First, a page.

Last Updated on February 28, 2018
You probably know one; you might even be one. The juice cleanser. The CrossFit enthusiast. The Vegan-Gluten-Free-Whole 30-Organic alternative eater. The natural cosmetics DIY skincare maker.
With lifestyle diseases on the rise, chances are you or someone near you is on the hunt for a way to live a healthier life. You want to feel better, look better, and live longer. You want to be happier, less stressed, less depressed, and less tired. There’s no magic cure, but you’ll keep trying to find that perfect regime that will help you be all you know you can be.
But what about the positive thinking movement? Is it just another one of these healthy living trends? Is it worth checking out, or is it little more than wishful thinking – a sort of metaphysical snake oil?
As it turns out, the evidence for trying positive thinking practices out for yourself is pretty good. Recognized and reputable medical agencies are noting evidence of its effectiveness across a range of health concerns from overall improvements to mortality and immunity, to resistance to stress, anxiety, and depression. Positive thinking might just help keep you cold and flu-free this winter, more calm and confident at home and work, and in better shape overall.
Here are five healthy habits of positive thinkers to get you started:
1. Talk yourself up
This is one of the most common healthy habits of positive thinkers. It’s deceptively simple. That voice in your head? Tell it it’s wrong when it drags you down. Recite good things about yourself, your situation, your job, your health, your future. Whenever you find yourself thinking negative thoughts, talk back. Your choice whether you do it out loud or not.
2. Visualize a better outcome
Positive thinkers choose to believe the future holds good things. That can be a challenge of imagination, goal-setting, or choice.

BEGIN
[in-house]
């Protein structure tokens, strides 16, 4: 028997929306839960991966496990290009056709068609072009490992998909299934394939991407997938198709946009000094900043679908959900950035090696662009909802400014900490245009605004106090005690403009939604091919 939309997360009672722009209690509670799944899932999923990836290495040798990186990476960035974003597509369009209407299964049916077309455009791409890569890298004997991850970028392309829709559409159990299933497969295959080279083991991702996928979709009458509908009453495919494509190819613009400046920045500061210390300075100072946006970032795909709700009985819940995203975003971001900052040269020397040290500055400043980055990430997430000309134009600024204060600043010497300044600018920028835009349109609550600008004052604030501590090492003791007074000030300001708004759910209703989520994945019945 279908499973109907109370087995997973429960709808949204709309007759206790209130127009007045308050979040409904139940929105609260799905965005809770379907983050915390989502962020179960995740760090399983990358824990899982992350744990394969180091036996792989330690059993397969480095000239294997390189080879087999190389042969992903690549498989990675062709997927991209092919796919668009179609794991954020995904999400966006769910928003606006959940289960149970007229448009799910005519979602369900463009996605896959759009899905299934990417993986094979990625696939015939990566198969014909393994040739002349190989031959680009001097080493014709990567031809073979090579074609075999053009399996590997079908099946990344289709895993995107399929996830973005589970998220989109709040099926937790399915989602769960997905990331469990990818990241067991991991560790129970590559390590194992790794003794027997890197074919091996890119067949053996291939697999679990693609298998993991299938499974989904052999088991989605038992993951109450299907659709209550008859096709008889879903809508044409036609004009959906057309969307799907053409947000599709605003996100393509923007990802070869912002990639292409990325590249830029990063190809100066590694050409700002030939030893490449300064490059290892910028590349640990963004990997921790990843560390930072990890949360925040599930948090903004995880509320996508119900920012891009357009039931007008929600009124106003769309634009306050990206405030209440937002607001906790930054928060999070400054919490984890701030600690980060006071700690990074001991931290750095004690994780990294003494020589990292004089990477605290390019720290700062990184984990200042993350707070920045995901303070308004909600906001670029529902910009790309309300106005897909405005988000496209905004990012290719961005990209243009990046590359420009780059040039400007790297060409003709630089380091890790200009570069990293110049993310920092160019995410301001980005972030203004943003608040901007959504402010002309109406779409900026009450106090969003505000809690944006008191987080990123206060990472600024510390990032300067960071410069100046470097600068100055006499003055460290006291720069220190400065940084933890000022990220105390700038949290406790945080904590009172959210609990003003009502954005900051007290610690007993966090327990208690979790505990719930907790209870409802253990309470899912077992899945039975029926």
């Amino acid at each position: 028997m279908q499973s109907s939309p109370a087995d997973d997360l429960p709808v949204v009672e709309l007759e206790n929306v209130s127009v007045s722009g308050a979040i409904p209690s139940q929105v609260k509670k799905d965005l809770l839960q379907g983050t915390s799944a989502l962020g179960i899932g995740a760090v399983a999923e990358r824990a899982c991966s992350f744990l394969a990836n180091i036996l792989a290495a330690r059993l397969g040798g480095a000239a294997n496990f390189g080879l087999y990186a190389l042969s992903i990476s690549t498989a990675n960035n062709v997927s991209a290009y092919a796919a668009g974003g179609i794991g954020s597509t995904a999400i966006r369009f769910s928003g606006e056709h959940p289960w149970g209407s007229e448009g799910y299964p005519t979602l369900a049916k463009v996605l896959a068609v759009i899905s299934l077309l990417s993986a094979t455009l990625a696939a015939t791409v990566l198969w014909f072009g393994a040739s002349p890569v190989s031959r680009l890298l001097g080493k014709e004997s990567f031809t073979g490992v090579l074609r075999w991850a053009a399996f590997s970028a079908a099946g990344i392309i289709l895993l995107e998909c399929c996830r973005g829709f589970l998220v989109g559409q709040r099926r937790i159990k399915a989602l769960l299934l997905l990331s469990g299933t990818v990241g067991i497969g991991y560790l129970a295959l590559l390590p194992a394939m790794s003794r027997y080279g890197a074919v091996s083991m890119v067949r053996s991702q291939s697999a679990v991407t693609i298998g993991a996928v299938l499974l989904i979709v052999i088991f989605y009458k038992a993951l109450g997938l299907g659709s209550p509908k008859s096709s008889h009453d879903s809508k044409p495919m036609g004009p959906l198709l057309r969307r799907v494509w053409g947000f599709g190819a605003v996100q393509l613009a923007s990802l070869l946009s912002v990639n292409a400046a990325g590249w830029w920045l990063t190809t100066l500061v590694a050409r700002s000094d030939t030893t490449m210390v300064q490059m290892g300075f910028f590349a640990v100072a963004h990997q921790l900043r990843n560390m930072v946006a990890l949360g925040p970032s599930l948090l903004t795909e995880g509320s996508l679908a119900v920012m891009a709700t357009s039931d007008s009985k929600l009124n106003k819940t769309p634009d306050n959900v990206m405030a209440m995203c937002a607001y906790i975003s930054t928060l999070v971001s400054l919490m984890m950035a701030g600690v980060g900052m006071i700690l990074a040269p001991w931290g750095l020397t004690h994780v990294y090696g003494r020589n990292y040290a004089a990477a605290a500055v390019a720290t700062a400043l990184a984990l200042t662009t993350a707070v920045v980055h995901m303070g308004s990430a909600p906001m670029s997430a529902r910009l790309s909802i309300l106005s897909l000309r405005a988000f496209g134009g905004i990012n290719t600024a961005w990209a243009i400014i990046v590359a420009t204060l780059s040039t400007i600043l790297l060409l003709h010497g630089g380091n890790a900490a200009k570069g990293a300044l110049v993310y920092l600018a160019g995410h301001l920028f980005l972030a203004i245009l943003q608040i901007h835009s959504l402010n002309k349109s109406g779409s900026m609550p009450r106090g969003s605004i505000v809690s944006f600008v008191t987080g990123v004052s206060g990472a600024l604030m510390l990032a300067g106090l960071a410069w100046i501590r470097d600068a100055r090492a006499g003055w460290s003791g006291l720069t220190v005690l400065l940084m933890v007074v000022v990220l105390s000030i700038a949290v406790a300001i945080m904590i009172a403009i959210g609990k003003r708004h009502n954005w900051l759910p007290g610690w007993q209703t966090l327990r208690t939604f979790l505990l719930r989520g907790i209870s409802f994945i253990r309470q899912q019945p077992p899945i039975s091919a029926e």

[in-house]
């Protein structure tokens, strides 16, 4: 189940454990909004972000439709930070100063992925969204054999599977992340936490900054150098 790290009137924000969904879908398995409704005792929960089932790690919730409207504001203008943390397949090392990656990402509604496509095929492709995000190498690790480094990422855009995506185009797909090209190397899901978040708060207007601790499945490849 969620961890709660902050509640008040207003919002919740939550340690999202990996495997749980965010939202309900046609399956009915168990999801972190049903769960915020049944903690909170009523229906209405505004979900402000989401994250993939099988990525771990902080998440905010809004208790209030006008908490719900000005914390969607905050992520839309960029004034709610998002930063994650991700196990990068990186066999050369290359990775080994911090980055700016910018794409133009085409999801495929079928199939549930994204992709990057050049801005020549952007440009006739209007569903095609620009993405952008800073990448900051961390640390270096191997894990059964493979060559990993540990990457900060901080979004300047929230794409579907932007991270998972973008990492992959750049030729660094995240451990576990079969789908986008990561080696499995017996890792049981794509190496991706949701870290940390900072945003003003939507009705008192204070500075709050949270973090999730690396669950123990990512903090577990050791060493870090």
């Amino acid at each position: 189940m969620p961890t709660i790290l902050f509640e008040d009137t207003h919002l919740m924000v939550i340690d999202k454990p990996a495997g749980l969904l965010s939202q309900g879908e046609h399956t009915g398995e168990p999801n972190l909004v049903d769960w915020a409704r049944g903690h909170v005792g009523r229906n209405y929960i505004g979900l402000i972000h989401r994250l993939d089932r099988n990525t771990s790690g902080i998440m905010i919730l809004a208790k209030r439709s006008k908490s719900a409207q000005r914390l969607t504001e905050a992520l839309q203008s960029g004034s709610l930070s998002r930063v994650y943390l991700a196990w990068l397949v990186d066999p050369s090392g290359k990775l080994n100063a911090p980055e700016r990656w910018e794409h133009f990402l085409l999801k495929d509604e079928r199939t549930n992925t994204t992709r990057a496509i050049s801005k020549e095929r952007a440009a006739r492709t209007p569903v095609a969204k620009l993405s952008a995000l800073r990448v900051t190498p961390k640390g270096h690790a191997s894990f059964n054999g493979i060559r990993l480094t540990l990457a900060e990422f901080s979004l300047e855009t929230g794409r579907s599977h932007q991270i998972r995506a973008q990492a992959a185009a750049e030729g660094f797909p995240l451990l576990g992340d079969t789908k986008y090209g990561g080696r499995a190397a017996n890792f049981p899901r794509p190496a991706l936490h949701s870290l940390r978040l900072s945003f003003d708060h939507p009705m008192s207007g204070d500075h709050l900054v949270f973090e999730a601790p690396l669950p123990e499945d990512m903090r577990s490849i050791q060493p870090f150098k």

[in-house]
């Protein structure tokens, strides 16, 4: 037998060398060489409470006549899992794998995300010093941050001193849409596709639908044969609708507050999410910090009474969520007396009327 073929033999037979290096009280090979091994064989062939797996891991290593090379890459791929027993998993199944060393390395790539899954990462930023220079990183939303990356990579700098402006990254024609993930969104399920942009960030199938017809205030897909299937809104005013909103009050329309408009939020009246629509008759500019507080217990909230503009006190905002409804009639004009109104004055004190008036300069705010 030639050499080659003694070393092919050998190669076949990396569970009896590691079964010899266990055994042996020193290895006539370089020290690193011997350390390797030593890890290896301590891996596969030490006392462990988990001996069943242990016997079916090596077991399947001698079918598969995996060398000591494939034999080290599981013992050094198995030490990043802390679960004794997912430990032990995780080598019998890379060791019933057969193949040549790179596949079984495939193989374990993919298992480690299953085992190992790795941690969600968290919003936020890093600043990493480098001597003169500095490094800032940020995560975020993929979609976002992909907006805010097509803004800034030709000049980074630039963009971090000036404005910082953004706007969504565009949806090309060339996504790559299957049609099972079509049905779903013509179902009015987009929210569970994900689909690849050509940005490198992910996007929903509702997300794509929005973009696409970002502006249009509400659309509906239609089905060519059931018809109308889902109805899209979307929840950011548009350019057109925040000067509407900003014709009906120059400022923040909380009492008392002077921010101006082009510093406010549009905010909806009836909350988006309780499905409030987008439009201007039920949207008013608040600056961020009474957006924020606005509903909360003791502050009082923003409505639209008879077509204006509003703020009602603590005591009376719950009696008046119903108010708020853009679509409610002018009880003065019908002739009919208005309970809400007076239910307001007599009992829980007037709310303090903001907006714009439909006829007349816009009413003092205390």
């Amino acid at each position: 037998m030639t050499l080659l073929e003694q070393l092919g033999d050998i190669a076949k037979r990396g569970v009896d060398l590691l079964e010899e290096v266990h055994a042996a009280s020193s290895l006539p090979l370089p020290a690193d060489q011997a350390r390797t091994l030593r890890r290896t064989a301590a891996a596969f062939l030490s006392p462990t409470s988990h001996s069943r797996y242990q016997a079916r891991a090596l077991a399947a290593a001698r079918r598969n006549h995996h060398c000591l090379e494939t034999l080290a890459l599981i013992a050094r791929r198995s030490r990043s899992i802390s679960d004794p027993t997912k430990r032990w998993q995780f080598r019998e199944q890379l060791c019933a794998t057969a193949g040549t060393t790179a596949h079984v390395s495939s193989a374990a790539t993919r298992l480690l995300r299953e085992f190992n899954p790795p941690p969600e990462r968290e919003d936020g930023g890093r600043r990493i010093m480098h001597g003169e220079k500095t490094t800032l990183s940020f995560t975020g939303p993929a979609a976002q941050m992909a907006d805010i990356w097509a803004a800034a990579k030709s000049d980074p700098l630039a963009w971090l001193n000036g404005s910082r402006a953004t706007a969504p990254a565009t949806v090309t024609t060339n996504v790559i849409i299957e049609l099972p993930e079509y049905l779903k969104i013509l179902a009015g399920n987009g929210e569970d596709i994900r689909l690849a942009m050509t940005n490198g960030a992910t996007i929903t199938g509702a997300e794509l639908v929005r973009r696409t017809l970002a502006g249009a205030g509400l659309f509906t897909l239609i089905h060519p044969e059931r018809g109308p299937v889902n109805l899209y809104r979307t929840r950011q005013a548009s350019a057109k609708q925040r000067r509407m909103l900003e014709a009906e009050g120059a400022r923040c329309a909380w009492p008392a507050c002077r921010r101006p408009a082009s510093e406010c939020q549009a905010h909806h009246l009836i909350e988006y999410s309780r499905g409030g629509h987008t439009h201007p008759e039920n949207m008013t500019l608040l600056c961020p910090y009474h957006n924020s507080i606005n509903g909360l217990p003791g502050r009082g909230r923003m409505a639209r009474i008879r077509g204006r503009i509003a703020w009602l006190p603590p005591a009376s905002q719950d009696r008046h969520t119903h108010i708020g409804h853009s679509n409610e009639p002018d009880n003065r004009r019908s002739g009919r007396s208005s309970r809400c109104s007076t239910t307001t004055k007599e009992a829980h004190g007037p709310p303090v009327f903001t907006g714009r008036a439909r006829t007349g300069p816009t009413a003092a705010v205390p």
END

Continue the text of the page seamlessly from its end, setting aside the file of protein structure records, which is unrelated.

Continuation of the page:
Your habit will most likely be to fear or stress over what could go wrong. Instead, take time to think about what a good future would look like in whatever area concerns you. How could that meeting go well? What would a better career situation look like? How could your health improve?
Visualizing those better outcomes helps you loosen your grip on fear and anxiety, keeps you from being paralyzed in the moment, and can contribute to your understanding and the taking of proactive steps to move toward that future.
3. Practice intentionality
Positive thinkers are focused and intentional about their actions and reactions. Practicing healthy behaviors helps those good choices become more natural over time.
When you first start out, come up with a plan for injecting intentionality in your life. Put up sticky notes in visible locations around you. Schedule time on the calendar. Get an app that will prompt you. Choose a bracelet or ring that will remind you to take a moment every time you look at it.
Stop and check in with yourself. Take a moment to breathe and let go of stress and worry. Experience the world around you. Check your physical and emotional state. Consider your goals and whether you’re making choices or reacting in a way that helps you live better or contributes to negativity and unfavorable outcomes.
4. Choose health
Positive thinkers believe that they have a future, and it can be a good future. They’re able to look at their current situation head-on and make healthy choices.
Choose health for yourself by taking time out to monitor your reality. How do you feel, physically and emotionally? Collect objective data as well, and touch base with appropriate healthcare providers when needed for regular checkups. For many who struggle with lifestyle diseases, that should include accessible, informative testing. You can order a Complete Blood Count – Health Testing Centers offer this CBC blood test as an effective way to check in with yourself.
Then ask yourself how you want to feel. What kind of perceptive and measurable goals are achievable and desired? Accept yourself in the current moment, but also set healthy targets to move toward. Positive thinkers are proactive about choosing better.
5. Connect with others
Positive thinkers know the value of community and connection. Spending time with others can make you healthier and happier.
That may mean taking time to be intentional about being with friends or family, or it could mean joining a club or social group. Even better for your health and happiness is doing something unselfishly for others. Volunteering with a charity or cause you care about makes a difference for others and proactively connects you with people with interests and a purpose that match your own.
Try one or more of these healthy habits of positive thinkers to try out the benefits in your own life. Feel free to pick the one that sounds the most appealing or accessible to you, or take them in order, to build better habits gradually.